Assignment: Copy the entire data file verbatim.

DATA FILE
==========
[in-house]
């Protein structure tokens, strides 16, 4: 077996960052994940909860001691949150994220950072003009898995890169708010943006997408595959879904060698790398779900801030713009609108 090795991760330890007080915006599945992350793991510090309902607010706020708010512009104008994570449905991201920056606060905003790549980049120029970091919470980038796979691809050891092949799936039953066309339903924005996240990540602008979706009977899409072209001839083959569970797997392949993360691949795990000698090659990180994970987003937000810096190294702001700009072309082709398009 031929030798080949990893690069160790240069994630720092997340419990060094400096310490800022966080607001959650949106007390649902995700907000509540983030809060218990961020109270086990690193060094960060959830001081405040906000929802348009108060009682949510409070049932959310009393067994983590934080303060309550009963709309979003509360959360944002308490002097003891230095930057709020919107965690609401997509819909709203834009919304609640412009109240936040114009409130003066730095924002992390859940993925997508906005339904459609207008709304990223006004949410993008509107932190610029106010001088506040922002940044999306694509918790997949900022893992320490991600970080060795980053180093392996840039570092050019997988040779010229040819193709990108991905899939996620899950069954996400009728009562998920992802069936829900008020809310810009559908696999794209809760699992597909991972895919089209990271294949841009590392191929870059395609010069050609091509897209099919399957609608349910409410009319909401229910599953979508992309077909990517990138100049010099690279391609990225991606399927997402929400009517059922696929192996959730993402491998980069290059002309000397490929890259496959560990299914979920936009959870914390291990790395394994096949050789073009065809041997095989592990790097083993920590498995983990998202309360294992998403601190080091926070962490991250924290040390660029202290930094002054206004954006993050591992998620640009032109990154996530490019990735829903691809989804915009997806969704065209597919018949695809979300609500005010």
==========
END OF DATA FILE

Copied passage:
[in-house]
């Protein structure tokens, strides 16, 4: 077996960052994940909860001691949150994220950072003009898995890169708010943006997408595959879904060698790398779900801030713009609108 090795991760330890007080915006599945992350793991510090309902607010706020708010512009104008994570449905991201920056606060905003790549980049120029970091919470980038796979691809050891092949799936039953066309339903924005996240990540602008979706009977899409072209001839083959569970797997392949993360691949795990000698090659990180994970987003937000810096190294702001700009072309082709398009 031929030798080949990893690069160790240069994630720092997340419990060094400096310490800022966080607001959650949106007390649902995700907000509540983030809060218990961020109270086990690193060094960060959830001081405040906000929802348009108060009682949510409070049932959310009393067994983590934080303060309550009963709309979003509360959360944002308490002097003891230095930057709020919107965690609401997509819909709203834009919304609640412009109240936040114009409130003066730095924002992390859940993925997508906005339904459609207008709304990223006004949410993008509107932190610029106010001088506040922002940044999306694509918790997949900022893992320490991600970080060795980053180093392996840039570092050019997988040779010229040819193709990108991905899939996620899950069954996400009728009562998920992802069936829900008020809310810009559908696999794209809760699992597909991972895919089209990271294949841009590392191929870059395609010069050609091509897209099919399957609608349910409410009319909401229910599953979508992309077909990517990138100049010099690279391609990225991606399927997402929400009517059922696929192996959730993402491998980069290059002309000397490929890259496959560990299914979920936009959870914390291990790395394994096949050789073009065809041997095989592990790097083993920590498995983990998202309360294992998403601190080091926070962490991250924290040390660029202290930094002054206004954006993050591992998620640009032109990154996530490019990735829903691809989804915009997806969704065209597919018949695809979300609500005010």